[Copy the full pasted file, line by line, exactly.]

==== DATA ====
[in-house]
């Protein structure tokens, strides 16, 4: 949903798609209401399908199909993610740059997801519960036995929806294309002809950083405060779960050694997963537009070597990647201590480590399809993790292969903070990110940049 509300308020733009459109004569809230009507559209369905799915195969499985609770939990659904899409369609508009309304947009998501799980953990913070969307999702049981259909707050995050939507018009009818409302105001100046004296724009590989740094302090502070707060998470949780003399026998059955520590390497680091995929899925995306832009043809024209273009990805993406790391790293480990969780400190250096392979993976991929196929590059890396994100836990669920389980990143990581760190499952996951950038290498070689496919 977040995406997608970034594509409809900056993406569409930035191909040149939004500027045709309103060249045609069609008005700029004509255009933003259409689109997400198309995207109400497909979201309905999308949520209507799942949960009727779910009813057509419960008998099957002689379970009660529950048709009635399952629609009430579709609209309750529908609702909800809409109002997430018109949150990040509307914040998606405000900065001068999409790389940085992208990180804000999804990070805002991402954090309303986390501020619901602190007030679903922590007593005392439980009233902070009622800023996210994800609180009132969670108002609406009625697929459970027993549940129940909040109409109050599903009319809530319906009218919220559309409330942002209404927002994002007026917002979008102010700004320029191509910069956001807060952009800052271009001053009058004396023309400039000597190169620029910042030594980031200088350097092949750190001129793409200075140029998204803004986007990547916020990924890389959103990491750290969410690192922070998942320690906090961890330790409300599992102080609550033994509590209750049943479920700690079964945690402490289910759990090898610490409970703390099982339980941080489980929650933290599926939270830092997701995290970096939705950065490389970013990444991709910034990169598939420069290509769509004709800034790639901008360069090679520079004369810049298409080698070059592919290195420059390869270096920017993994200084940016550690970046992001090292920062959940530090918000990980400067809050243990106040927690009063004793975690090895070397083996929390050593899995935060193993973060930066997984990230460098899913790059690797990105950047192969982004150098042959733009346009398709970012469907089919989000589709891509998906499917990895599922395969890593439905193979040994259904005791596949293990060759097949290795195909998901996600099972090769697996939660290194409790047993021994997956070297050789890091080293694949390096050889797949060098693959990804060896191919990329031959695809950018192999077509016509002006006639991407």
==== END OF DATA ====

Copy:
[in-house]
């Protein structure tokens, strides 16, 4: 949903798609209401399908199909993610740059997801519960036995929806294309002809950083405060779960050694997963537009070597990647201590480590399809993790292969903070990110940049 509300308020733009459109004569809230009507559209369905799915195969499985609770939990659904899409369609508009309304947009998501799980953990913070969307999702049981259909707050995050939507018009009818409302105001100046004296724009590989740094302090502070707060998470949780003399026998059955520590390497680091995929899925995306832009043809024209273009990805993406790391790293480990969780400190250096392979993976991929196929590059890396994100836990669920389980990143990581760190499952996951950038290498070689496919 977040995406997608970034594509409809900056993406569409930035191909040149939004500027045709309103060249045609069609008005700029004509255009933003259409689109997400198309995207109400497909979201309905999308949520209507799942949960009727779910009813057509419960008998099957002689379970009660529950048709009635399952629609009430579709609209309750529908609702909800809409109002997430018109949150990040509307914040998606405000900065001068999409790389940085992208990180804000999804990070805002991402954090309303986390501020619901602190007030679903922590007593005392439980009233902070009622800023996210994800609180009132969670108002609406009625697929459970027993549940129940909040109409109050599903009319809530319906009218919220559309409330942002209404927002994002007026917002979008102010700004320029191509910069956001807060952009800052271009001053009058004396023309400039000597190169620029910042030594980031200088350097092949750190001129793409200075140029998204803004986007990547916020990924890389959103990491750290969410690192922070998942320690906090961890330790409300599992102080609550033994509590209750049943479920700690079964945690402490289910759990090898610490409970703390099982339980941080489980929650933290599926939270830092997701995290970096939705950065490389970013990444991709910034990169598939420069290509769509004709800034790639901008360069090679520079004369810049298409080698070059592919290195420059390869270096920017993994200084940016550690970046992001090292920062959940530090918000990980400067809050243990106040927690009063004793975690090895070397083996929390050593899995935060193993973060930066997984990230460098899913790059690797990105950047192969982004150098042959733009346009398709970012469907089919989000589709891509998906499917990895599922395969890593439905193979040994259904005791596949293990060759097949290795195909998901996600099972090769697996939660290194409790047993021994997956070297050789890091080293694949390096050889797949060098693959990804060896191919990329031959695809950018192999077509016509002006006639991407």